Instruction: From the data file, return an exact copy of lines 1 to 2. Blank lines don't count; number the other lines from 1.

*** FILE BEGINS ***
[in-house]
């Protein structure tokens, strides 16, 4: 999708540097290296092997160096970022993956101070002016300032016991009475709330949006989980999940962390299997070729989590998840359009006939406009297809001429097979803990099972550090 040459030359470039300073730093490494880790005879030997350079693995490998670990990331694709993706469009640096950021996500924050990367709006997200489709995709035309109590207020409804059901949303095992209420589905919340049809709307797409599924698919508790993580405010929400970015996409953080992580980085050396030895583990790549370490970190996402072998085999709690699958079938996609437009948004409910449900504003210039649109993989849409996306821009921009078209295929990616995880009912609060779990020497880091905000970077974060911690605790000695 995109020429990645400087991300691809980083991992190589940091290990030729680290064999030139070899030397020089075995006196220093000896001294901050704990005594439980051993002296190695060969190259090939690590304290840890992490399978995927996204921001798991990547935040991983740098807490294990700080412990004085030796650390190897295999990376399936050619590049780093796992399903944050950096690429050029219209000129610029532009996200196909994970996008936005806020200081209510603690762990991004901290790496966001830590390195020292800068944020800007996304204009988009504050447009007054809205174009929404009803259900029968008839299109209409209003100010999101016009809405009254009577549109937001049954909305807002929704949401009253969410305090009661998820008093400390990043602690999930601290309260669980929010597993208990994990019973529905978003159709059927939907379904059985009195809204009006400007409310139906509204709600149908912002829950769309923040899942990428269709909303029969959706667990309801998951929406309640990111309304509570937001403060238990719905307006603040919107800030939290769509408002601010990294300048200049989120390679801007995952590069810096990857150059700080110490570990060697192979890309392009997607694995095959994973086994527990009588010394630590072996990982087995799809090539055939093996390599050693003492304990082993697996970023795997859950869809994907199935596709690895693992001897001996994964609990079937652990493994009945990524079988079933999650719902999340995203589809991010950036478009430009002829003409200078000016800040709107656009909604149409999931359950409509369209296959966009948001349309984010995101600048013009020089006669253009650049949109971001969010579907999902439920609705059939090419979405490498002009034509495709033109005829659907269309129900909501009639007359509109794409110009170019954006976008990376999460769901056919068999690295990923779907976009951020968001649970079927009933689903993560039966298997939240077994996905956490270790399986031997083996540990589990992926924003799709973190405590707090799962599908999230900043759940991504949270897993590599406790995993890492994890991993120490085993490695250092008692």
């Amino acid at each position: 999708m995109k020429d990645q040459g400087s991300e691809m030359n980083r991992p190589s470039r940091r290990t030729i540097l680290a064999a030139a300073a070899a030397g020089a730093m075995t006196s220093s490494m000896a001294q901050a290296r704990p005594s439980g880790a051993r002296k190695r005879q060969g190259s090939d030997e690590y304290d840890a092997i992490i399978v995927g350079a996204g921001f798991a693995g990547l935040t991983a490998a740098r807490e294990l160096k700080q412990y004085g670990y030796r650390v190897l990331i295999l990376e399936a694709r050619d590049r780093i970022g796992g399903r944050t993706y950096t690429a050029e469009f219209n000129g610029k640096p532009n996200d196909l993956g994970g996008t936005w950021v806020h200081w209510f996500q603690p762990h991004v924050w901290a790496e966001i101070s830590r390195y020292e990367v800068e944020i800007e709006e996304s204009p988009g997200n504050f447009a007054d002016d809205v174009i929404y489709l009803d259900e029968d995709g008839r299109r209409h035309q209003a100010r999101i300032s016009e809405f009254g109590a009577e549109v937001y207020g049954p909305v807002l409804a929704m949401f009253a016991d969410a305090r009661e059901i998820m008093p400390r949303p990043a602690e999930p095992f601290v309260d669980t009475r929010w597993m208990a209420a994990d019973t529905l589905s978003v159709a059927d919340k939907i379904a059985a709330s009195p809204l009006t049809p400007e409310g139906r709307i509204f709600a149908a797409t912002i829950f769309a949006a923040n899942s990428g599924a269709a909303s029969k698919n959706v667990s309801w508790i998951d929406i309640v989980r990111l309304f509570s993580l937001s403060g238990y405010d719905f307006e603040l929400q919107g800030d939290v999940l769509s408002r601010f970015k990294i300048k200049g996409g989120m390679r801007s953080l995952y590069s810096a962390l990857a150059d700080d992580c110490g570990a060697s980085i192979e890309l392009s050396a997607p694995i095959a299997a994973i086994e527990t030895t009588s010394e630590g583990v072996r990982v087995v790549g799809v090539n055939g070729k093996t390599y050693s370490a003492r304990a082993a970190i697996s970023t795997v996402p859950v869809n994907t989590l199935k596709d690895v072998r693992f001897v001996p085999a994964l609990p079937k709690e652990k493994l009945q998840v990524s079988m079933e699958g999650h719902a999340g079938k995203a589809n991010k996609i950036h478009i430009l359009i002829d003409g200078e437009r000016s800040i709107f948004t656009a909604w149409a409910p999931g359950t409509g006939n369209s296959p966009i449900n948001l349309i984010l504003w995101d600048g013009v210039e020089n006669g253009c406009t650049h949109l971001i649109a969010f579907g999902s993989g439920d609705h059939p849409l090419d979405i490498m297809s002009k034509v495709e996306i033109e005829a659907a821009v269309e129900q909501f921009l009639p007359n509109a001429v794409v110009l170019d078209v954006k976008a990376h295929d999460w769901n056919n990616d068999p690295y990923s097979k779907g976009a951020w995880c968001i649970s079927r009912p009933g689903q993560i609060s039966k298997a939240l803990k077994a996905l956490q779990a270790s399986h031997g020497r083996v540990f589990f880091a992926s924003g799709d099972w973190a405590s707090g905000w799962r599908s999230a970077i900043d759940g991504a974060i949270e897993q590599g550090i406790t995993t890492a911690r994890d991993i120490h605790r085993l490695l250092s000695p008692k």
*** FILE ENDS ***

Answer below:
[in-house]
């Protein structure tokens, strides 16, 4: 999708540097290296092997160096970022993956101070002016300032016991009475709330949006989980999940962390299997070729989590998840359009006939406009297809001429097979803990099972550090 040459030359470039300073730093490494880790005879030997350079693995490998670990990331694709993706469009640096950021996500924050990367709006997200489709995709035309109590207020409804059901949303095992209420589905919340049809709307797409599924698919508790993580405010929400970015996409953080992580980085050396030895583990790549370490970190996402072998085999709690699958079938996609437009948004409910449900504003210039649109993989849409996306821009921009078209295929990616995880009912609060779990020497880091905000970077974060911690605790000695 995109020429990645400087991300691809980083991992190589940091290990030729680290064999030139070899030397020089075995006196220093000896001294901050704990005594439980051993002296190695060969190259090939690590304290840890992490399978995927996204921001798991990547935040991983740098807490294990700080412990004085030796650390190897295999990376399936050619590049780093796992399903944050950096690429050029219209000129610029532009996200196909994970996008936005806020200081209510603690762990991004901290790496966001830590390195020292800068944020800007996304204009988009504050447009007054809205174009929404009803259900029968008839299109209409209003100010999101016009809405009254009577549109937001049954909305807002929704949401009253969410305090009661998820008093400390990043602690999930601290309260669980929010597993208990994990019973529905978003159709059927939907379904059985009195809204009006400007409310139906509204709600149908912002829950769309923040899942990428269709909303029969959706667990309801998951929406309640990111309304509570937001403060238990719905307006603040919107800030939290769509408002601010990294300048200049989120390679801007995952590069810096990857150059700080110490570990060697192979890309392009997607694995095959994973086994527990009588010394630590072996990982087995799809090539055939093996390599050693003492304990082993697996970023795997859950869809994907199935596709690895693992001897001996994964609990079937652990493994009945990524079988079933999650719902999340995203589809991010950036478009430009002829003409200078000016800040709107656009909604149409999931359950409509369209296959966009948001349309984010995101600048013009020089006669253009650049949109971001969010579907999902439920609705059939090419979405490498002009034509495709033109005829659907269309129900909501009639007359509109794409110009170019954006976008990376999460769901056919068999690295990923779907976009951020968001649970079927009933689903993560039966298997939240077994996905956490270790399986031997083996540990589990992926924003799709973190405590707090799962599908999230900043759940991504949270897993590599406790995993890492994890991993120490085993490695250092008692």